If I later do a docker stop CONTAINERID I see a nice clean exit.

[  OK  ] Stopped target Multi-User System.
 Stopping D-Bus System Message Bus...
 Stopping The Apache HTTP Server...
 [  OK  ] Stopped target Timers.
 [  OK  ] Stopped Daily Cleanup of Temporary Directories.
 Stopping Permit User Sessions...
 [  OK  ] Stopped D-Bus System Message Bus.
 [  OK  ] Stopped Permit User Sessions.
 [  OK  ] Stopped The Apache HTTP Server.
 [  OK  ] Stopped target Basic System.
 [  OK  ] Stopped dnf makecache timer.
 [  OK  ] Stopped target Paths.
 [  OK  ] Stopped Dispatch Password Requests to Console Directory Watch.
 [  OK  ] Stopped Forward Password Requests to Wall Directory Watch.
 [  OK  ] Stopped target Sockets.
 [  OK  ] Closed D-Bus System Message Bus Socket.
 [  OK  ] Stopped target System Initialization.
 [  OK  ] Stopped target Swap.
 [  OK  ] Stopped Update is Completed.
 Stopping Load/Save Random Seed...
 [  OK  ] Stopped Rebuild Journal Catalog.
 [  OK  ] Stopped Rebuild Dynamic Linker Cache.
 Stopping Update UTMP about System Boot/Shutdown...
 [  OK  ] Stopped target Encrypted Volumes.
 [  OK  ] Stopped target Slices.
 [  OK  ] Stopped target Remote File Systems.
 [  OK  ] Stopped Load/Save Random Seed.
 [  OK  ] Stopped Update UTMP about System Boot/Shutdown.
 [  OK  ] Stopped Create Volatile Files and Directories.
 [  OK  ] Stopped target Local File Systems.
 Unmounting /etc/hosts...
 Unmounting /proc/timer_stats...
 Unmounting /proc/bus...
 Unmounting /proc/sysrq-trigger...
 Unmounting /run/secrets...
 Unmounting /etc/resolv.conf...
 Unmounting /proc/sched_debug...
 Unmounting /etc/hostname...
 Unmounting /proc/asound...
 Unmounting /proc/fs...
 Unmounting /proc/irq...
 Unmounting Temporary Directory...
 Unmounting /proc/kcore...
 Unmounting /proc/latency_stats...
 [  OK  ] Stopped Create System Users.
 [  OK  ] Stopped First Boot Wizard.
 [  OK  ] Reached target Shutdown.
 Sending SIGTERM to remaining processes...
 Sending SIGKILL to remaining processes...
 Halting system.
 Exiting container.

While this works and is a great step forward, we still can’t get the log files out of the container.  Journalctl is writing to /var/log/journal inside of the container, and there is no easy way to get this data on the host.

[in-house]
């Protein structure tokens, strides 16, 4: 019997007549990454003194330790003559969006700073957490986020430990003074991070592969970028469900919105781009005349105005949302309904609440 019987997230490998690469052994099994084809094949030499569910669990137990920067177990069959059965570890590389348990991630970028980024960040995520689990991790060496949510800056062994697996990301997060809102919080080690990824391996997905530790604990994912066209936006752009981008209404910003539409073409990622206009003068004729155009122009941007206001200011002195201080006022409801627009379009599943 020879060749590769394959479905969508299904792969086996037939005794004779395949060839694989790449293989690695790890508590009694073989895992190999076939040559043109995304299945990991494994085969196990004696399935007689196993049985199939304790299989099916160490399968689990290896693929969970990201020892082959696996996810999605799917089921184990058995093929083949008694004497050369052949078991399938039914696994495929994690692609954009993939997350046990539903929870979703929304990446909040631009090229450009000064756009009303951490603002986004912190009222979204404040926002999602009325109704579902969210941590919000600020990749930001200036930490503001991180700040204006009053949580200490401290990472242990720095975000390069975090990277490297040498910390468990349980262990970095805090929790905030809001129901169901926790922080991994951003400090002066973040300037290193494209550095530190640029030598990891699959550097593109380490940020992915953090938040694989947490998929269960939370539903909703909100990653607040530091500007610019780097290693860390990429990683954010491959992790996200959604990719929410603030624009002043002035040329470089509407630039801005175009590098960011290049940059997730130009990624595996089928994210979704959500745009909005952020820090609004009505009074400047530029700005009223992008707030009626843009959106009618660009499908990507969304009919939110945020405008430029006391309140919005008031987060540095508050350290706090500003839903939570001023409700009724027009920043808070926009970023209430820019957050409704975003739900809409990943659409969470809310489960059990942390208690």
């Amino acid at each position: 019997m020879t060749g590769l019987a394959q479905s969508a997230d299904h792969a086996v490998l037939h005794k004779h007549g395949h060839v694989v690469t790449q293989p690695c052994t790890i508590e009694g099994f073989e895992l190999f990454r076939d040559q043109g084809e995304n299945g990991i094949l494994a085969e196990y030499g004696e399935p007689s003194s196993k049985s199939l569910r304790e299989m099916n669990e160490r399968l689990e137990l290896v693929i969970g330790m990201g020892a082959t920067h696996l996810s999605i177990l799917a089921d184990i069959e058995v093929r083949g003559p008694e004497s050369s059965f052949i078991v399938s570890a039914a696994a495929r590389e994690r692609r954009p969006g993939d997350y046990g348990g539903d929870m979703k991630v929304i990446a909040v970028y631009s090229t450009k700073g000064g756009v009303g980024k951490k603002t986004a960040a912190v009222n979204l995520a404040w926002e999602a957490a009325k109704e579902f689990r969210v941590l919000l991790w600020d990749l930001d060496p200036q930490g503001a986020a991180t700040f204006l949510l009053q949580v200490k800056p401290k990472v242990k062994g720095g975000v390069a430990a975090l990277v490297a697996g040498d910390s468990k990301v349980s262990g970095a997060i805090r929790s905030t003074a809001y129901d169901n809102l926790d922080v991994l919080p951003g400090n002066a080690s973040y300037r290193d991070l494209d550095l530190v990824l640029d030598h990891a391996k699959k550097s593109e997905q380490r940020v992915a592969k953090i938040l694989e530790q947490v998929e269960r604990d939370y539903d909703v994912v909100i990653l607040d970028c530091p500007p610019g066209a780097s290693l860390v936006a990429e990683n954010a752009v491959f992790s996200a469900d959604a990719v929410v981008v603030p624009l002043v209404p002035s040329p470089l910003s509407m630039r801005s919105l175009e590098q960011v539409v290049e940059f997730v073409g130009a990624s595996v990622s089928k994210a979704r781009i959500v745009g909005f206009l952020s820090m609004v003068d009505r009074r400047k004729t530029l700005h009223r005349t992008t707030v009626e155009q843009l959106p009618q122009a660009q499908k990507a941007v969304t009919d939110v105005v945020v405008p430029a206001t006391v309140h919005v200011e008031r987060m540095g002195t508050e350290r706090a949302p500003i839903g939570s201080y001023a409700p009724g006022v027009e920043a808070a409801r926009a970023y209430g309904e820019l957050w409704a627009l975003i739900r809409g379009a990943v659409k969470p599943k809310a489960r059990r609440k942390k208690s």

Enter OCI hooks

The Open Container Initiative (OCI) is an open governance structure (project) whose goal is to create open industry standards around container formats and runtime.  Now, docker upstream uses runc as the back end for running its containers by default.  runc is the default implementation of OCI runtime specification which implements hooks. Hooks are programs that execute after the container is fully setup but before it is executed.  Hook programs can look at the container that is about to be run and manipulate the environment before it executes the container.  We have added two hooks to Fedora and RHEL systems.

oci-register-machine

The oci-register-machine hook contacts systemd (systemd-machined) to register the container with machinectl.  Machinectl can then list all of the containers and virtual machines running on the host.

# machinectl
 MACHINE                          CLASS     SERVICE
 9aa1f884bdae630ecaee76c0ca85441f container docker
 cb7c2ddeba36e450d4214f51a8529e18 container docker

It can also show status information about what is running inside of the container.

# machinectl status 9aa1f884bdae630ecaee76c0ca85441f
 9aa1f884bdae630ecaee76c0ca85441f(39616131663838346264616536333065)
 Since: Wed 2016-08-17 14:26:08 EDT; 14min ago
 Leader: 15378
 Service: docker; class container
 Root: /var/lib/docker/overlay/41a29ca401f27c3d46e91606c248ec8da64fbd4d52
 Unit: docker-containerd.service
 ├─ 2141 /usr/libexec/docker/docker-containerd --listen unix:///run
 ├─16269 /usr/libexec/docker/docker-containerd-shim 17ed03fbddd4796
 └─system.slice:docker:17ed03fbddd4796e99e8112e9e4f4a8238761e870729
 ├─init.scope
 │ └─16283 /sbin/init
 └─system.slice
 ├─dbus.service
 │ └─16347 /usr/bin/dbus-daemon --system --address=systemd: --n
 ├─httpd.service
 │ ├─16348 /usr/sbin/httpd -DFOREGROUND
 │ ├─16352 /usr/sbin/httpd -DFOREGROUND
 │ ├─16353 /usr/sbin/httpd -DFOREGROUND
 │ ├─16355 /usr/sbin/httpd -DFOREGROUND
 │ ├─16378 /usr/sbin/httpd -DFOREGROUND
 │ └─16379 /usr/sbin/httpd -DFOREGROUND